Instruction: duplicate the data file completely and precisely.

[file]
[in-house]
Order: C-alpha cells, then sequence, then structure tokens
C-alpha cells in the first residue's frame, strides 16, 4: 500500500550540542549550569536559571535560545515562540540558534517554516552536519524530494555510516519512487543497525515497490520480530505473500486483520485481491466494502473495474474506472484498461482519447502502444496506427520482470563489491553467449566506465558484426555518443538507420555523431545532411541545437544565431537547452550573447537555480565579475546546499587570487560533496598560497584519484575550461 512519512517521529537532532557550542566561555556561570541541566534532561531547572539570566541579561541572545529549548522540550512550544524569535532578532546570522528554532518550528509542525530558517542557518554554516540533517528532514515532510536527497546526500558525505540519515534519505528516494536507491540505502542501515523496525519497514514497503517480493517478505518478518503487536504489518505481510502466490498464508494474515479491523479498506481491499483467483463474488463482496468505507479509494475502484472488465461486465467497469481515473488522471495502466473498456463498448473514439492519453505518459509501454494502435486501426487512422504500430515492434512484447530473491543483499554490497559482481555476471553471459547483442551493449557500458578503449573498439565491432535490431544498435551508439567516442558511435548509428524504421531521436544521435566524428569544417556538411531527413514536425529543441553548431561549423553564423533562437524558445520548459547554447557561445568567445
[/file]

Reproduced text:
[in-house]
Order: C-alpha cells, then sequence, then structure tokens
C-alpha cells in the first residue's frame, strides 16, 4: 500500500550540542549550569536559571535560545515562540540558534517554516552536519524530494555510516519512487543497525515497490520480530505473500486483520485481491466494502473495474474506472484498461482519447502502444496506427520482470563489491553467449566506465558484426555518443538507420555523431545532411541545437544565431537547452550573447537555480565579475546546499587570487560533496598560497584519484575550461 512519512517521529537532532557550542566561555556561570541541566534532561531547572539570566541579561541572545529549548522540550512550544524569535532578532546570522528554532518550528509542525530558517542557518554554516540533517528532514515532510536527497546526500558525505540519515534519505528516494536507491540505502542501515523496525519497514514497503517480493517478505518478518503487536504489518505481510502466490498464508494474515479491523479498506481491499483467483463474488463482496468505507479509494475502484472488465461486465467497469481515473488522471495502466473498456463498448473514439492519453505518459509501454494502435486501426487512422504500430515492434512484447530473491543483499554490497559482481555476471553471459547483442551493449557500458578503449573498439565491432535490431544498435551508439567516442558511435548509428524504421531521436544521435566524428569544417556538411531527413514536425529543441553548431561549423553564423533562437524558445520548459547554447557561445568567445